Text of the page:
Decluttering After Life Transitions



Clutter can overtake us quickly. We are busy living life, attending to our family and doing what we do.  We grieve a loss.  We transition into the next phase of life.  All of a sudden we look around and there is clutter in our home, office, and head.  It’s easy to feel overwhelmed and helpless.  There’s a plan to put into place to help you declutter and get back your life.  Decluttering after life transitions helps you move forward.

Making the plan

That saying, “Rome wasn’t built in a day,” applies to decluttering too.  It may have been 6 months or 6 years that clutter has been accumulating. It may be more than one transition that has occurred, such as a loss of a family member, a new job and an empty next.  Start by acknowledging that  your life has been focused on priorities.  Then step back and start making a plan.

Here’s some questions to ask yourself:

~ Who should make the decisions about the clutter?

~ Do I have a time line to get started and get finished?

~ How do I keep what’s most important but let go of what is not?

~ Am I ready to get started?

Once you answer these questions you can proceed


Taking steps forward

Start by making your work manageable. What makes it manageable can be creating your team, creating chunks of work or finding a new perspective. Creating a team can include your family or professionals. Leverage your team by knowing what do you want to accomplish and who has the best skill set to get this done.  Create chunks of work by breaking the work into units of space, such as room by room, or time increments.  Finding a new perspective can include looking for a treasure you have lost, finding money in your clutter, or taking a positive approach in that you make people your priority at the time your clutter accumulated.


Letting go

Your transition may include feeling of grief, shame or remorse.  Let go of “how did I let this happen” and embrace “I am creating a new life.”  As you work toward organization, embrace your new feelings of empowerment. Life transitions can open new doors for you and new options you have not thought of before.  Letting go of stuff can help you let go of emotional blocks too. Life transitions require support. Support can include a professional organizer, coach or therapist.  Decluttering after life transitions supports your new vision.


More decluttering strategies here.

7 replies
  1. Seana Turner
    Seana Turner says:

    Transitions can be challenging. I like to think about making space for the opportunities, experiences, and supplies that are part of my today and my future. Space is a beautiful thing, and we tend to fill it up, so a transition can be seen as a move into a new space, which will soon be filled with new memories and adventures. We really weren’t designed to drag our lives around behind us.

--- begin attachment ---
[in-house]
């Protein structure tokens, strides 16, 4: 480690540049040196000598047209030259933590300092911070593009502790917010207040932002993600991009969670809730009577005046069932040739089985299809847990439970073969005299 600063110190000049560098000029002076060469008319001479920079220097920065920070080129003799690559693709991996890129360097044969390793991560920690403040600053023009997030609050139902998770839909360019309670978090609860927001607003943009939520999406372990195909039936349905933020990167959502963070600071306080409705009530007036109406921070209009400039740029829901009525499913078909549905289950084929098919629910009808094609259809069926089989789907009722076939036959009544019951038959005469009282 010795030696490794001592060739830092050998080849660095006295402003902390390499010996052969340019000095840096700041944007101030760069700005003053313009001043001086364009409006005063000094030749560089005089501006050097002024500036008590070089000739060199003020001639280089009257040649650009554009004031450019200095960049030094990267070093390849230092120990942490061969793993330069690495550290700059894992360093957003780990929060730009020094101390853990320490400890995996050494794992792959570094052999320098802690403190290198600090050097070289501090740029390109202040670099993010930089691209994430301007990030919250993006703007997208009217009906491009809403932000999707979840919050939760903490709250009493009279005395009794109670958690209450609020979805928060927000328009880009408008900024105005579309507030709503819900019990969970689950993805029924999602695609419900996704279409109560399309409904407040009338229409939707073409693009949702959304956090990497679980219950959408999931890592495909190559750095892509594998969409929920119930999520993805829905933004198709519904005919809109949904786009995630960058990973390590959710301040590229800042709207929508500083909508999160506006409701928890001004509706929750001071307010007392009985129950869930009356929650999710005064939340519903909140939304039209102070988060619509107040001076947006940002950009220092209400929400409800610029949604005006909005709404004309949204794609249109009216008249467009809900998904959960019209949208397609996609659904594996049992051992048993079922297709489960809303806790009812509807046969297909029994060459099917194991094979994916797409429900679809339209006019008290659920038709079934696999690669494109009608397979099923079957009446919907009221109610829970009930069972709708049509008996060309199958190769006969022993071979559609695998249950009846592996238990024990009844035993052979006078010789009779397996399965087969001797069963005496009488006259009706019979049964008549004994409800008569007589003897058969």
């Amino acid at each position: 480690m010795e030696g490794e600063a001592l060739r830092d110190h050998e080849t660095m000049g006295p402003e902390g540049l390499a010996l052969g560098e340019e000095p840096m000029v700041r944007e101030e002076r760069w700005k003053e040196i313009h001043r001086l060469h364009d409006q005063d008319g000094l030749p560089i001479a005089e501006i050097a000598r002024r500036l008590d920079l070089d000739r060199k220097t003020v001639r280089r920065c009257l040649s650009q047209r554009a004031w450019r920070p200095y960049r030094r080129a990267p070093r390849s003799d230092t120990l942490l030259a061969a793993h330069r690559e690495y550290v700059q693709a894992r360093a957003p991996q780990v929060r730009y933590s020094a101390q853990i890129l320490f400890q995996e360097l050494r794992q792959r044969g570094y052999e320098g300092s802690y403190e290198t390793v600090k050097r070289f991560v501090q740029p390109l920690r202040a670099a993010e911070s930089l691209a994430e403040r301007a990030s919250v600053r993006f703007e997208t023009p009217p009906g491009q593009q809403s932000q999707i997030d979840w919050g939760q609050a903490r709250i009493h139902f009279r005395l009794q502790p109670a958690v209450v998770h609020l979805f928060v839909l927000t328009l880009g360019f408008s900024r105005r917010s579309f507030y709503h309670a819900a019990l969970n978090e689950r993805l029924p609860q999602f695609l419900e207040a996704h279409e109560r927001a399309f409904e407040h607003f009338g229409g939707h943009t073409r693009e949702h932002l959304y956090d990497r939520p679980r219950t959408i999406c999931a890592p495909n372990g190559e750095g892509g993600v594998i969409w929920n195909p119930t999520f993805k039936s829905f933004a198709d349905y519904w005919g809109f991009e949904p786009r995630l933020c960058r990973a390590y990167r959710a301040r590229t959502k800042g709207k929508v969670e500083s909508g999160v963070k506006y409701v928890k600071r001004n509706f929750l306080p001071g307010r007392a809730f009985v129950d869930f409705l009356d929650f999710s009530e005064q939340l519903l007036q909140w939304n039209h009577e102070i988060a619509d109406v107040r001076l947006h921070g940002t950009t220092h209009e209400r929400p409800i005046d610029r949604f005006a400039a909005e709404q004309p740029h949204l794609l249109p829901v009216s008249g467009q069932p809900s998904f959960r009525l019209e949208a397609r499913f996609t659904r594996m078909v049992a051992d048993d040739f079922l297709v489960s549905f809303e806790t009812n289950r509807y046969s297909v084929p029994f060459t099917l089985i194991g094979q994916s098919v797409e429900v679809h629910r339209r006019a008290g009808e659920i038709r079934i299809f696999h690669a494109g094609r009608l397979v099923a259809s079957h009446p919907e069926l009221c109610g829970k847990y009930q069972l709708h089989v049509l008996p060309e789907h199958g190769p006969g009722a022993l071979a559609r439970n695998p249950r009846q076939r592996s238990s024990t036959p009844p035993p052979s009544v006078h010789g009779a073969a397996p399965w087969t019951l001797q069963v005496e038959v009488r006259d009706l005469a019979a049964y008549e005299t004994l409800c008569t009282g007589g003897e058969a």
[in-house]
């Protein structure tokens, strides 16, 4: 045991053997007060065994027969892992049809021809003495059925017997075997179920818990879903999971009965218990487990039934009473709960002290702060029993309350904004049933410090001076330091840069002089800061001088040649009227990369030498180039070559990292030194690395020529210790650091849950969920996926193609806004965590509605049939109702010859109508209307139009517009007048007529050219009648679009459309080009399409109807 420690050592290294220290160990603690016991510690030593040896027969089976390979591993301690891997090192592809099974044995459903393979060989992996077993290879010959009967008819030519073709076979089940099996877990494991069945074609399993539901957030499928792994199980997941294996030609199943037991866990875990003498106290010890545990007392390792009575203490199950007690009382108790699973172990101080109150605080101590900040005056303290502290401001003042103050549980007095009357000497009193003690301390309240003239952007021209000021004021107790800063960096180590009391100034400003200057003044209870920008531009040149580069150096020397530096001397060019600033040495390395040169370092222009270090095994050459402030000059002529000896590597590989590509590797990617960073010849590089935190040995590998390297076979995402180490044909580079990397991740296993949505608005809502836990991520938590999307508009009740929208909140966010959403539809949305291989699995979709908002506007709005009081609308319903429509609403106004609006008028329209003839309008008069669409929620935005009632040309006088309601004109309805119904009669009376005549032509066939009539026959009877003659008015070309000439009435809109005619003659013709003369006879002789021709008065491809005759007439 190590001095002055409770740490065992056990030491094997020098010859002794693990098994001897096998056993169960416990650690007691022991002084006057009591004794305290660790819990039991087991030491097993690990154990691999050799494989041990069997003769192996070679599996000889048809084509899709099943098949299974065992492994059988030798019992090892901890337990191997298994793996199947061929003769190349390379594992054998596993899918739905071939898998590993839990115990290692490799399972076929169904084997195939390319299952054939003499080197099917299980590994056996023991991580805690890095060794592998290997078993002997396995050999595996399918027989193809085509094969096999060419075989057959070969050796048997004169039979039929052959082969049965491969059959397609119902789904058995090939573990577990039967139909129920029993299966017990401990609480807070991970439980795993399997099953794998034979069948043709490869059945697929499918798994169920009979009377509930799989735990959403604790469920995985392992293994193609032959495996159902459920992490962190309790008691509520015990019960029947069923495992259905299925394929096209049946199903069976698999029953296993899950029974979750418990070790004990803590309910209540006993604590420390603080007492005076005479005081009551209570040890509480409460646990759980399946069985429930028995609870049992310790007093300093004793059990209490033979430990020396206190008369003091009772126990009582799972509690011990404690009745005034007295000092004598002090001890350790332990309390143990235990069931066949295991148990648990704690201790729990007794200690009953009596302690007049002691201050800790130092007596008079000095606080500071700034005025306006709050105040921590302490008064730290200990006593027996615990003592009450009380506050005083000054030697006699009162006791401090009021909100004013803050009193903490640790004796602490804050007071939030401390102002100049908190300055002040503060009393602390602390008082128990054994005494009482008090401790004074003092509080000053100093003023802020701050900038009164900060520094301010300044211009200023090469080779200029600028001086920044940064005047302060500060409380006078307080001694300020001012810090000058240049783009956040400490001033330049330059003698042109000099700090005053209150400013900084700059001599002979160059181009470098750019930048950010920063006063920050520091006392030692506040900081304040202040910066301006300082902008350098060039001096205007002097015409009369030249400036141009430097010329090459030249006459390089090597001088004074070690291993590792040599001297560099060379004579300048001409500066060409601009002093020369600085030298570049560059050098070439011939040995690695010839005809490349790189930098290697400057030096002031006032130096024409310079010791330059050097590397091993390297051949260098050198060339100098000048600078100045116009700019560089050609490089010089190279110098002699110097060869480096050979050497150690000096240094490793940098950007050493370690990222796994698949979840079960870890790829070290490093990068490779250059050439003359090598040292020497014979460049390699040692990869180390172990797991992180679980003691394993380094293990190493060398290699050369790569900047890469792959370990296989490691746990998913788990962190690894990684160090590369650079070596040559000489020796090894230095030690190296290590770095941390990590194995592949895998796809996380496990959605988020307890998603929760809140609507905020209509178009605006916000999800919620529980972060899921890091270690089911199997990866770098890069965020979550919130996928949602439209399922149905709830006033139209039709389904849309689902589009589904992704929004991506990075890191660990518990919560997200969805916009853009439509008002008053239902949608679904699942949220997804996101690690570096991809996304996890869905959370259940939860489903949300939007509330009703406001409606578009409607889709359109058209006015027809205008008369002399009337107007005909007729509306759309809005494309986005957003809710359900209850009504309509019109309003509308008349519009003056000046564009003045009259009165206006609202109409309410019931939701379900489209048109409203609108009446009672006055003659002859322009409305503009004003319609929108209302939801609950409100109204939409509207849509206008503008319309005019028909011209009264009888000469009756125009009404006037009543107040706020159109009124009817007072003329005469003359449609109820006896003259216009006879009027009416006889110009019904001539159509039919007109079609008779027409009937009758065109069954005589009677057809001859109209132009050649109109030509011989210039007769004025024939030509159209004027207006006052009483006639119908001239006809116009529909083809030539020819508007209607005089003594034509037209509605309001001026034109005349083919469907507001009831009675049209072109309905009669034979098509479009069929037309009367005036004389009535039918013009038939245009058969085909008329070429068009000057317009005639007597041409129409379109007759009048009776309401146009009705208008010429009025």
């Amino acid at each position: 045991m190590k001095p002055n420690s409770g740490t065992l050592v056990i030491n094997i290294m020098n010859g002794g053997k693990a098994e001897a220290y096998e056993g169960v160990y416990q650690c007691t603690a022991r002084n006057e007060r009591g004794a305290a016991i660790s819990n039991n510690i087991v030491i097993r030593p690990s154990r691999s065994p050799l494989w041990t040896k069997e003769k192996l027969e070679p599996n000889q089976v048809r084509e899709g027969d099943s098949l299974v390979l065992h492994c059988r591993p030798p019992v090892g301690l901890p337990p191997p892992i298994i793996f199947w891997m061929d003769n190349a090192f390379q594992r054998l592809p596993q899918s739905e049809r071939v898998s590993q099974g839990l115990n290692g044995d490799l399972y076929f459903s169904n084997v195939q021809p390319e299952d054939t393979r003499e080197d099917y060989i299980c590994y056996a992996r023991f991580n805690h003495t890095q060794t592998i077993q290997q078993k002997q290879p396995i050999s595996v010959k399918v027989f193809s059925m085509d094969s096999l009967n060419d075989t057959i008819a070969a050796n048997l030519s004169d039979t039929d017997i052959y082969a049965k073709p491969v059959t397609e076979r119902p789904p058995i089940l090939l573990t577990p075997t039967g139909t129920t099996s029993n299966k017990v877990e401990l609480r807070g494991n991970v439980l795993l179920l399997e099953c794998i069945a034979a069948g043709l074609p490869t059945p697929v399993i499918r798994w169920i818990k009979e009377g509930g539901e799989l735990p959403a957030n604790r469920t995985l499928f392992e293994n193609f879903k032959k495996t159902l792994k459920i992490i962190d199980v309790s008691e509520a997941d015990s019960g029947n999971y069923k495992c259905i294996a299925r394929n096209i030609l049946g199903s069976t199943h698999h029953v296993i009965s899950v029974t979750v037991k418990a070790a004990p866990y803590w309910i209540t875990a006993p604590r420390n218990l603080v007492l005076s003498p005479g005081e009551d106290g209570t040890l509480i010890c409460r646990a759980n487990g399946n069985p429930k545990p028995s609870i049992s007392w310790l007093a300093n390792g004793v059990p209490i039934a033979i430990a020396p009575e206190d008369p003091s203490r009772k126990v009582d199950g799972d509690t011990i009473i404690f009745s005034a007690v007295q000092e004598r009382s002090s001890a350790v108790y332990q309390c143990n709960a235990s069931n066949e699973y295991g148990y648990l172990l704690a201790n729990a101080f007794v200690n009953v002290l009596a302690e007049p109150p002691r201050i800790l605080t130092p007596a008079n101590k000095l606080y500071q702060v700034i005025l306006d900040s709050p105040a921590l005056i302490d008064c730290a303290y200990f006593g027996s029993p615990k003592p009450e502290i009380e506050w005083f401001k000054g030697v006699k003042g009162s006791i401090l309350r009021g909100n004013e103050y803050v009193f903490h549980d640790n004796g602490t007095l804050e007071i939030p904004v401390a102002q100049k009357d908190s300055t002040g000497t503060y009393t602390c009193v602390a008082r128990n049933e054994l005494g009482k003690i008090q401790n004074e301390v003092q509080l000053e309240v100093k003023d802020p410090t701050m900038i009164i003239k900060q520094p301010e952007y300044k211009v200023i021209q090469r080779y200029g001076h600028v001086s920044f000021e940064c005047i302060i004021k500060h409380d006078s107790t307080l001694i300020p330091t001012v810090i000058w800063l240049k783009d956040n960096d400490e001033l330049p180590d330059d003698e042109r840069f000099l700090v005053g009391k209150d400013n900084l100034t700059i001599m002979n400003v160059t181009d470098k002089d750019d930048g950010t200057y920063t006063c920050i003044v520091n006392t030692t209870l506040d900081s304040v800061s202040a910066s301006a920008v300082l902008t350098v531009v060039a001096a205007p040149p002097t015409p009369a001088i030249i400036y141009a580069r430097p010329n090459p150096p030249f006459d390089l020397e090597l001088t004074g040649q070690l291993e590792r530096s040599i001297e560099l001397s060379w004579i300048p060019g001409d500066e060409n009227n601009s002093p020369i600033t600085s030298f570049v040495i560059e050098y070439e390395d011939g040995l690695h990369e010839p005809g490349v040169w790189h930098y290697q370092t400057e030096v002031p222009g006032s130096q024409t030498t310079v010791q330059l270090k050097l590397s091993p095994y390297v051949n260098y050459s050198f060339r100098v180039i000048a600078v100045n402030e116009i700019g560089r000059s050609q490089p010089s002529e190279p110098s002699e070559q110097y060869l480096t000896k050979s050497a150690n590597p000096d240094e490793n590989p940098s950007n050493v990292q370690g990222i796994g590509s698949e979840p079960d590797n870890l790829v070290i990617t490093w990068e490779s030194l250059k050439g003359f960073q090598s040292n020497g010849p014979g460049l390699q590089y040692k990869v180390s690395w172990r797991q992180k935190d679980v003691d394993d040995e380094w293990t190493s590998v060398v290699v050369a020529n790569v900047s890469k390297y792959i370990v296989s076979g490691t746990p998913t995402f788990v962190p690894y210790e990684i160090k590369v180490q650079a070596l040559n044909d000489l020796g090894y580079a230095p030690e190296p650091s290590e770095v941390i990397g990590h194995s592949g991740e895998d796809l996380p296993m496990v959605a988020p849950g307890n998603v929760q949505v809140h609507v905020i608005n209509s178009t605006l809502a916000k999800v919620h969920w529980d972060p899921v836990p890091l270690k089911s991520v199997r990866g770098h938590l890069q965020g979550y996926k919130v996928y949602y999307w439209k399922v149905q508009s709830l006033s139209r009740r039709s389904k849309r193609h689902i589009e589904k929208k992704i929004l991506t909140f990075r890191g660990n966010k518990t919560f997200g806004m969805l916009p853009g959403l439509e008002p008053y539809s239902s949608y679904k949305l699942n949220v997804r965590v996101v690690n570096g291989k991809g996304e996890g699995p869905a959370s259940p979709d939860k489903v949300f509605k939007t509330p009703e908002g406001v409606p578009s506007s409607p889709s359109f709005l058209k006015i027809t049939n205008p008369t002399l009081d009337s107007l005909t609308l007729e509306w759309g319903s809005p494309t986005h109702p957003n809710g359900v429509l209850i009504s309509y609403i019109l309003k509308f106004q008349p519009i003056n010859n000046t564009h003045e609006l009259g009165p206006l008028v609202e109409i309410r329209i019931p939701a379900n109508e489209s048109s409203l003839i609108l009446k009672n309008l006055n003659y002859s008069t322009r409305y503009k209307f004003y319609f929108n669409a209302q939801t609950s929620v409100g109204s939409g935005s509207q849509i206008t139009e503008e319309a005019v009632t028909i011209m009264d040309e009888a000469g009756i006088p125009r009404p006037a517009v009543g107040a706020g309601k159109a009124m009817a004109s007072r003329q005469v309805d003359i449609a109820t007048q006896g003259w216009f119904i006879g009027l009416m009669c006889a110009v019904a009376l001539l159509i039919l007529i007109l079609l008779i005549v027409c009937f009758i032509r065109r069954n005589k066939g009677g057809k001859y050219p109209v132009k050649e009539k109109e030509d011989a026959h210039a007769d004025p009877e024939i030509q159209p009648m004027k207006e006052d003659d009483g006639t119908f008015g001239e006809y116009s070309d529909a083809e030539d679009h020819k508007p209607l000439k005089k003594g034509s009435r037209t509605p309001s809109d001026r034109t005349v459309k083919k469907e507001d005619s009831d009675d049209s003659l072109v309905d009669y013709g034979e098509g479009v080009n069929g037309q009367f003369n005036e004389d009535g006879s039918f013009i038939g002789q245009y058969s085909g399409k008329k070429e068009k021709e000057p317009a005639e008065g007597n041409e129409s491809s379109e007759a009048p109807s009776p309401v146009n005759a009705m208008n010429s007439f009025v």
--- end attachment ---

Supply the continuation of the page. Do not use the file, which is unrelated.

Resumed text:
2. Ellen Delap
    Ellen Delap says:

    You’re so right! It’s really about shedding the stuff that holds us back. Many times that stuff is sad and filled with vulnerability. It’s a good thing to take stock and keep less.

  3. Janet Barclay
    Janet Barclay says:

    Sometimes people put off dealing with the clutter for any number of reasons, but when they finally get to it, they wish they had done it much sooner. It’s always worth it!

  4. Natalie
    Natalie says:

    The question “Am I ready to get started?” is key. I’ve dealt with both grief-stricken clients and family members who attempted to jump feet-firsts into the decluttering/downsizing process prematurely. In these situations, it’s best not to rush the process until it’s truly “time”. Thanks Ellen!

  5. Liana George
    Liana George says:

    I love the questions you posed: Who should make the decisions and am I ready to start? Those are SO important for people to ask before they start any organizing project at any stage. Sadly, too many people don’t take the time to really assess and evaluate those things and once they get into the project realize that they aren’t ready or shouldn’t be making the decisions. Thanks for sharing such great insights!

  6. Ellen Delap
    Ellen Delap says:

    @Janet – it’s so true. It’s worth the energy and time to make changes.

    @Liana – assessment is the best first step as well as a time line. These preparation sessions create clarity for you. Your goals align with your work this way.

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